It’s hard to believe that it simply vanished without a trace: a zoo that was operating near the center of town only 40 years ago, headed by a man who would go on to direct zoos in Syracuse and New Bedford. But I have yet to discern any physical evidence of the Shankpainter Zoo (though some vestiges might be here), nor have I ever seen any photos (though they surely must exist). More history»
Shank Painter Common Condominium | Fireside Insurance Agency | Comcast
This cottage colony on the edge of Shank Painter Pond seems to date from the ’50s or early ’60s. Jeff Knudsen, who bought Unit 18 in 2012 with his spouse, Michael Schwartz, has been doing some investigating of his own. He spotted no evidence of the complex in a 1956 photograph of Shank Painter Road and said that neighbors recall the cottages going up sometime around 1960. There is a reference in the 1987 Chamber of Commerce guide to Silva’s Apartments and Cottages at 34 Shank Painter Road. But that was five years after Marilyn J. Downey and John W. Downey set up the condominium trust. The Downeys were onetime proprietors of the Shamrock Motel and Cottages at 49 Bradford Street. More pictures»
Here is one of the few spots along Shank Painter Road from which one can catch a glimpse of the pond for which the street was named. It’s a measure of the road’s eccentric, eclectic character that a building type that would fit right in anywhere else in town — a modified full Cape — sticks out conspicuously here. The property was owned by Virginia R. Taves at the time of her death and then sold in 1972 to Richard and Gloria J. Burhoe. Jane A. Taves bought this and the adjacent property, 48 Shank Painter Road, in 1999. • Formerly denominated 22 Shank Painter Road • Map • Assessor’s Online Database ¶ Posted 2013-09-02
J. G. Taves, C.P.A., and Taves Realty
This is the home and office of Joseph G. Taves (b 1940), a certified public accountant and real-estate broker, and of Jane A. Taves (b 1947), who owns this property and the abutting 46 Shank Painter Road. • Map • Assessor’s Online Database PDF ¶ Posted 2013-09-02
Members of the Meads family have owned this house since 1972, when they bought it from David E. and Linda A. Gonsalves. Francis J. Meads (b ±1927), a foreman, and Robert R. Meads Sr. (b ±1931), a plumber, were the first owners. More pictures and history»
(Formerly) Piggy’s Dance Bar
To see Piggy’s in the daylight is like staying past last call, when fluorescent lights suddenly drain a room of anything resembling magic. For magic is what suffused this unprepossessing building in the 1970s, say those who knew it. Straights danced with gays. Lisbons danced with Bravas. Fish cutters danced with matte cutters. Piggy’s offered an exuberant — often bacchanalian — cross-section of town.
Philip N. “Phil” Baiona (Bayon) must have paged through The Provincetown Advocate of 5 June 1952 with a mix of triumph and terror. Inside, the paper was reporting the “huge success” of opening night at the Weathering Heights Club, where Baiona — proprietor of the 12 Carver Street bar in Boston — was beginning his second season as manager, owner and chief attraction. The top story on the front page, however, sounded an ominous note: “Selectmen Clamp Down on Gay Spots With New Regulations to Curb Evils.” That crusade — to rid the town of homosexuals — would color almost every year of Baiona’s tenure at Weathering Heights, through the 1960s. Baiona turned out to be too much, too soon for the fundamentally conservative folk of Provincetown, and Weathering Heights was made a scapegoat of the people’s inchoate fears that their values and their livelihoods were under simultaneous assault by a bunch of “fairies” from Boston and New York. More pictures and history»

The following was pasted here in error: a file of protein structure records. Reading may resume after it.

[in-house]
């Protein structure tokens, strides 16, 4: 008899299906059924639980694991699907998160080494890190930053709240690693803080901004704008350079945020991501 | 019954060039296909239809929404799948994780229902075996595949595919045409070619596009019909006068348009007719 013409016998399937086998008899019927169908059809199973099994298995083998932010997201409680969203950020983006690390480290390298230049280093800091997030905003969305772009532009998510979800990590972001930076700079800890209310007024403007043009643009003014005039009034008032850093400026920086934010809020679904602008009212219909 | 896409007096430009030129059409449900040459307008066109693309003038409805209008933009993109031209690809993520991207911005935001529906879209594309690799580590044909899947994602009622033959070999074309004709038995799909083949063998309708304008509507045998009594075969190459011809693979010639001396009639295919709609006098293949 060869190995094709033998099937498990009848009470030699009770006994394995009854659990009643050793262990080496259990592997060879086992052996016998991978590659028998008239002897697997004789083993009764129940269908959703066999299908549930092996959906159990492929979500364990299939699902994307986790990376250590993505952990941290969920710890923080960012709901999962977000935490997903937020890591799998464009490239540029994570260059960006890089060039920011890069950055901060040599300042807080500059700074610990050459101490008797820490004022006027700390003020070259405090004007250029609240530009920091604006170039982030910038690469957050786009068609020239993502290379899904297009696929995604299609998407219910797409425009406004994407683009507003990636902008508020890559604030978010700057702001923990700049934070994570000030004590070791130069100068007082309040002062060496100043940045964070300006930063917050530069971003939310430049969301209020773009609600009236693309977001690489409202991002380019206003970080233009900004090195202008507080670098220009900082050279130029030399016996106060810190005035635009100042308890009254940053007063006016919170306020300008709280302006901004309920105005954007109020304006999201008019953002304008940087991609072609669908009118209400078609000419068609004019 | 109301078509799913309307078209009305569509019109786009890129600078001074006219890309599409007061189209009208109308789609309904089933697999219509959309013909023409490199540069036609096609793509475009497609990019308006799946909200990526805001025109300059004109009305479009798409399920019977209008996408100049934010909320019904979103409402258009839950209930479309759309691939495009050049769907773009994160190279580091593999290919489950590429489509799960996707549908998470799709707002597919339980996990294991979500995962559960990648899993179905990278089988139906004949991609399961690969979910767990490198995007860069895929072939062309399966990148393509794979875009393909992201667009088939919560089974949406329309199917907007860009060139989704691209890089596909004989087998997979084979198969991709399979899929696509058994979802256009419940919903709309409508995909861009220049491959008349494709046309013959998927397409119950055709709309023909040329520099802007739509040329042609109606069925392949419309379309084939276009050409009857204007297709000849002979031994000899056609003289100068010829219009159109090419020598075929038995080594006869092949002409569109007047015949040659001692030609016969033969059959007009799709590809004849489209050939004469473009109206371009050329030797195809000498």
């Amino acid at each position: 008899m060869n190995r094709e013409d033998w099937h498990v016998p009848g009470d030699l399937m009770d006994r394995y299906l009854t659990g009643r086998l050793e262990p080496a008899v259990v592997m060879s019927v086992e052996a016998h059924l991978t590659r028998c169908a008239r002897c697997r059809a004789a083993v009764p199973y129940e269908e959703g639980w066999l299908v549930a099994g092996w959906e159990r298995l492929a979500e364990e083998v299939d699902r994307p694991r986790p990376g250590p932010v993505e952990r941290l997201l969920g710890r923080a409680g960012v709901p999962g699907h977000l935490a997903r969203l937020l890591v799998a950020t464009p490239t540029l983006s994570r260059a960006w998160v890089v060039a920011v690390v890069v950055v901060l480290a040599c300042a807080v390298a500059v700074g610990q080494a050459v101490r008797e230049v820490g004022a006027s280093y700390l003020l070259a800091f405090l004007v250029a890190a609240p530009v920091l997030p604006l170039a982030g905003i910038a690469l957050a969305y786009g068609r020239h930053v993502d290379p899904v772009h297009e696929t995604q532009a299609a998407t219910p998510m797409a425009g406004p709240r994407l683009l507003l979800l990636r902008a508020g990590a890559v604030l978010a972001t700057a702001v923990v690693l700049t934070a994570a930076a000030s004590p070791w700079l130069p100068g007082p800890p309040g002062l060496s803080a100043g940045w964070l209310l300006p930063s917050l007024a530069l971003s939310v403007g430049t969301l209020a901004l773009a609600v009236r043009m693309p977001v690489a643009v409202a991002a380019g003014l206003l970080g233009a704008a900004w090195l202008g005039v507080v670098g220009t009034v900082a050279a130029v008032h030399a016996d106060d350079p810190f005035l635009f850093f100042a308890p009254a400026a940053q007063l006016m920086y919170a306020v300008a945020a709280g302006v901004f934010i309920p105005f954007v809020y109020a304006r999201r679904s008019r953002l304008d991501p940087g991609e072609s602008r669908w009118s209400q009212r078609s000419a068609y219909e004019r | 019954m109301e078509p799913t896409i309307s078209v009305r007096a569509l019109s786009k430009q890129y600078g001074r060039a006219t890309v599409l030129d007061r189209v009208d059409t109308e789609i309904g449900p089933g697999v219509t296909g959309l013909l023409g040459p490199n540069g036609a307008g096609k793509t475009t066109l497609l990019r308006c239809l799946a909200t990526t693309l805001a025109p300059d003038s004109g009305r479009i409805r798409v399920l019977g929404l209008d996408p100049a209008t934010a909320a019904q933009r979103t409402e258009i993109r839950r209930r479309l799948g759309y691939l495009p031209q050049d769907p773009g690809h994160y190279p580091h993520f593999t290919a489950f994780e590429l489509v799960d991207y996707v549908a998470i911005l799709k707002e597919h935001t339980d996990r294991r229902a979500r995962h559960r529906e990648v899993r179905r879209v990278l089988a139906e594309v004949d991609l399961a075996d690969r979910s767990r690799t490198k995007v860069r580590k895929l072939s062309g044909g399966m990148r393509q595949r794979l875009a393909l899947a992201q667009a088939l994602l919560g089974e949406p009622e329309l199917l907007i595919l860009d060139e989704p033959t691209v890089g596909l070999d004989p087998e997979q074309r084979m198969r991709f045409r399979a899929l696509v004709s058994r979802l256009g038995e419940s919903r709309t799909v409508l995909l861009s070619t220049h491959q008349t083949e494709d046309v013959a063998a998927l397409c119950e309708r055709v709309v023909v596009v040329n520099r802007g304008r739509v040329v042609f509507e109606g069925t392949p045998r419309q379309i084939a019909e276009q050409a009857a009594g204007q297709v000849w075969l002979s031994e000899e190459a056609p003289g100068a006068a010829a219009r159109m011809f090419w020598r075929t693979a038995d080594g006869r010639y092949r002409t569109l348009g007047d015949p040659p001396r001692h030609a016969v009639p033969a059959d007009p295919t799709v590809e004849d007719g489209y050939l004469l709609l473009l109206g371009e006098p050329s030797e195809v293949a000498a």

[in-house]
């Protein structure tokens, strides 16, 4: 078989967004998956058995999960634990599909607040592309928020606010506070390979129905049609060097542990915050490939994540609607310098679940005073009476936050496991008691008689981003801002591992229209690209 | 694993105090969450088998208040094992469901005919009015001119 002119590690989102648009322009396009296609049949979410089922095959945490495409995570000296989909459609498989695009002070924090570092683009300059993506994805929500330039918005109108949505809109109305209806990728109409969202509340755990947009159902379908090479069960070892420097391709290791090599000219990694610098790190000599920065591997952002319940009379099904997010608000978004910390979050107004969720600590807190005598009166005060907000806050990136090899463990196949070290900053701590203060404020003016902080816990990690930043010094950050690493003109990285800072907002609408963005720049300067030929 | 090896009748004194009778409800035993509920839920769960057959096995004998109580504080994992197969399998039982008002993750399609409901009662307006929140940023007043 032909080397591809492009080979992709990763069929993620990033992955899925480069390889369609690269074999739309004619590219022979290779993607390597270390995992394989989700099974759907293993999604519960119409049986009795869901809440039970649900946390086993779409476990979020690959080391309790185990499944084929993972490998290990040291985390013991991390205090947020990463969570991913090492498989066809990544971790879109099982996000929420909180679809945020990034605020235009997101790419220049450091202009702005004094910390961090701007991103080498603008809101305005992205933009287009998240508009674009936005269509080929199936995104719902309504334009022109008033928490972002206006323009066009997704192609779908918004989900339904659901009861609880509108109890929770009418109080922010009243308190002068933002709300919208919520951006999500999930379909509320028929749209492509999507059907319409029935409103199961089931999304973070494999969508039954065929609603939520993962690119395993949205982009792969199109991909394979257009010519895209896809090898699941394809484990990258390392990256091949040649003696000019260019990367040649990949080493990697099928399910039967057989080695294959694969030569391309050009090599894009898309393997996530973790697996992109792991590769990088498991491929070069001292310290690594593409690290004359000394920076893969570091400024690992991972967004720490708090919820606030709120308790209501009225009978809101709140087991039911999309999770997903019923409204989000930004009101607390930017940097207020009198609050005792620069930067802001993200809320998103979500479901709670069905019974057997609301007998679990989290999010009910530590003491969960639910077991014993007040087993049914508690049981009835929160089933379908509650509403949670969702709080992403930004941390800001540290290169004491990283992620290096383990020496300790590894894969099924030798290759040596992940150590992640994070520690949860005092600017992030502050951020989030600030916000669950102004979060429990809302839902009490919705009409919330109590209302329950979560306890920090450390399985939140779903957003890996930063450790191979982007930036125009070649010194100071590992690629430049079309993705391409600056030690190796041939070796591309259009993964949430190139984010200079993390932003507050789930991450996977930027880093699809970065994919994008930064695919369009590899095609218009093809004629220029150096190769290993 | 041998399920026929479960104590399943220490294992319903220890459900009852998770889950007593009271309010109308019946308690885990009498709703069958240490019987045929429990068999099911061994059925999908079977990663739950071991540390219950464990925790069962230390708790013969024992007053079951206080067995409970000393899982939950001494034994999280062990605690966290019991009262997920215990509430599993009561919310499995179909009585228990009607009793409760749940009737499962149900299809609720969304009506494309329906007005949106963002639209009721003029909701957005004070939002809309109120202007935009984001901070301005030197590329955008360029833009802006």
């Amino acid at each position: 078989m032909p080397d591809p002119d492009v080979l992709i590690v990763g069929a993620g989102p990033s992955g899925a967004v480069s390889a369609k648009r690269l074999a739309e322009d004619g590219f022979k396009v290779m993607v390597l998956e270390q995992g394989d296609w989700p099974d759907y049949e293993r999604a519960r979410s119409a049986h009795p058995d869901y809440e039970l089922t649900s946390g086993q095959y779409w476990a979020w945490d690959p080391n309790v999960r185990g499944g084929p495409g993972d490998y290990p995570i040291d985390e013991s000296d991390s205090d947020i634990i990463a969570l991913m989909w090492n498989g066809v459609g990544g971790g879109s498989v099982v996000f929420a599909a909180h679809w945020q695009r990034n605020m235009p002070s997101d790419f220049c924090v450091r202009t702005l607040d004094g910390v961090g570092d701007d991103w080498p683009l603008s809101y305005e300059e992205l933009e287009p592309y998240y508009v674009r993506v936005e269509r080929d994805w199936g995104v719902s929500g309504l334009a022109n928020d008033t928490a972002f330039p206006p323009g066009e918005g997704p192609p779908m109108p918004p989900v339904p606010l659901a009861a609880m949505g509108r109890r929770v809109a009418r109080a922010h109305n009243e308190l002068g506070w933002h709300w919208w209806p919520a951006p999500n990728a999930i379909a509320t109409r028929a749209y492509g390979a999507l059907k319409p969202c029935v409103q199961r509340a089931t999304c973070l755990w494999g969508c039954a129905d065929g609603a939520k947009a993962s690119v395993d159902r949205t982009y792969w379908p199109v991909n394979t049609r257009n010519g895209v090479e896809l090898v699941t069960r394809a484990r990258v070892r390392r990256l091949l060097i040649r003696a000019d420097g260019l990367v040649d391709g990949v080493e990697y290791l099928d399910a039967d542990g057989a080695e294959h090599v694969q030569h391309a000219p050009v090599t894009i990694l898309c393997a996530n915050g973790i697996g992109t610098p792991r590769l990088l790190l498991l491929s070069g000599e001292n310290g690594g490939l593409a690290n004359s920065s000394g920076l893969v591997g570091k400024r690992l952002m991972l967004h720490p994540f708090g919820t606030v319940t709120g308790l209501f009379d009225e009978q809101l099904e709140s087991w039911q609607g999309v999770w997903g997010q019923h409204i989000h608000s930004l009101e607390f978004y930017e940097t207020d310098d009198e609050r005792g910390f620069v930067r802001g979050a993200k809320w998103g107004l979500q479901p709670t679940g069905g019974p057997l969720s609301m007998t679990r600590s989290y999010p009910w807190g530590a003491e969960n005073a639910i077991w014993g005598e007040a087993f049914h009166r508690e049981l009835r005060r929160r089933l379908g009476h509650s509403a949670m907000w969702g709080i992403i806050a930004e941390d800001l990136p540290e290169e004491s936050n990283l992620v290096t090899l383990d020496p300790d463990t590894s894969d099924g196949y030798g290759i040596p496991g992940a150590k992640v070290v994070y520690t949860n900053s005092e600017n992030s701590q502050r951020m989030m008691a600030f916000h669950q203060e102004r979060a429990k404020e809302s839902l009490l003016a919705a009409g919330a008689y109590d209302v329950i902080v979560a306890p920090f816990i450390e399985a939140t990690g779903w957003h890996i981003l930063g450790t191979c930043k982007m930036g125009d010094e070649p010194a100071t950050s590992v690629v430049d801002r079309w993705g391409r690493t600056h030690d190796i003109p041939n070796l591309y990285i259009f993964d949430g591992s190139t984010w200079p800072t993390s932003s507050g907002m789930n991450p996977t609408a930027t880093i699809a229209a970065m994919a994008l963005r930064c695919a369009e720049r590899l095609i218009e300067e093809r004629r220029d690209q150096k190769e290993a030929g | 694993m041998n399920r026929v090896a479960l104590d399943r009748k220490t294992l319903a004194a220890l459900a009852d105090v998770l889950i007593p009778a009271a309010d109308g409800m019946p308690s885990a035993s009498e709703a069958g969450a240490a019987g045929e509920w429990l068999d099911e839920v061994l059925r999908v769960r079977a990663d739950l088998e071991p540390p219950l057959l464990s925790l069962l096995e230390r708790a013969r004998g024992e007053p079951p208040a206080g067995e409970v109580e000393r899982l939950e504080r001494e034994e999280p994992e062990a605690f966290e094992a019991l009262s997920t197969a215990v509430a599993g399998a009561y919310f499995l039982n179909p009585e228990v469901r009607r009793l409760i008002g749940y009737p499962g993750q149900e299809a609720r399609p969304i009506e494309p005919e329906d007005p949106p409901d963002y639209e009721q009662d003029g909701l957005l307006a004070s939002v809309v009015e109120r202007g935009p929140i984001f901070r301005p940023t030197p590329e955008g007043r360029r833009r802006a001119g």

Pennies Wine and Spirits | Provincetown Laundry
This 4,000-square-foot commercial structure, was built in 2002 by Charles W. Silva and Helen T. Silva to replace the old Weathering Heights barn, 68 Shank Painter Road. Century 21 Shoreland Real Estate formerly had an office here. On the heavily planted hillock in front of the building, careful inspection will disclose the Weathering Heights sign. • Map • Assessor’s Online Database PDF ¶ Posted 2013-09-08
Where is Walker Evans when you need him? This all-but-abandoned store, vacant for at least five years, is almost worthy — in its photogenic decrepitude — of his Depression-era streetscapes. More pictures and history»
Not your typical commercial real-estate synergy: an epicurean diner and an appliance sales and service center. But this is Provincetown, where some of the unlikeliest bedfellows can be found. “Chach” is the nickname of Viola Donyle Briseno (b 1960), pictured here, who opened this restaurant in 2005 with Sharon L. Bowes (b 1959) in a space that was once the renowned Donut Shop. The property has been owned since 1984 by Michael S. Trovato (b 1955), who is the “Son” in “Joe & Son,” which also operates out of Wellfleet. The “Joe” is Joseph Trovato (b ±1924), a veteran of Land’s End Marine Supply, who established his own appliance servicing business in 1961. Michael bought this parcel in 1984 from the Costa family, operators of the Provincetown Golf Range, 73-89 Shank Painter Road. More pictures and history»